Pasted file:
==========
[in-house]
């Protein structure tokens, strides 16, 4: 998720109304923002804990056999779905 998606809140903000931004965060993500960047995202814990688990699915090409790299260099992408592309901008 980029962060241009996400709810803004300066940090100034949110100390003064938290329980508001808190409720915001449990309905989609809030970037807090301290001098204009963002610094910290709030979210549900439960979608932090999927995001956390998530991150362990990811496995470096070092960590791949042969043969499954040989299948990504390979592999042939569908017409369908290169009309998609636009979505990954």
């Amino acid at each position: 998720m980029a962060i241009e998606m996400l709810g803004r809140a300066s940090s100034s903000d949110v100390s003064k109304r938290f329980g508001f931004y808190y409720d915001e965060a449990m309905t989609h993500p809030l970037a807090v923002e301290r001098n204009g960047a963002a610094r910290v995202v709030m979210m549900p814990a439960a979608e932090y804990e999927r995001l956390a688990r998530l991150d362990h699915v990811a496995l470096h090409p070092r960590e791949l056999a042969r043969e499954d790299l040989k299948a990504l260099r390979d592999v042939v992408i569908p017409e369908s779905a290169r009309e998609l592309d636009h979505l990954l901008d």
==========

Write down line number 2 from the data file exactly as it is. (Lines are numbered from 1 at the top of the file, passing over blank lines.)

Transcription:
């Protein structure tokens, strides 16, 4: 998720109304923002804990056999779905 998606809140903000931004965060993500960047995202814990688990699915090409790299260099992408592309901008 980029962060241009996400709810803004300066940090100034949110100390003064938290329980508001808190409720915001449990309905989609809030970037807090301290001098204009963002610094910290709030979210549900439960979608932090999927995001956390998530991150362990990811496995470096070092960590791949042969043969499954040989299948990504390979592999042939569908017409369908290169009309998609636009979505990954």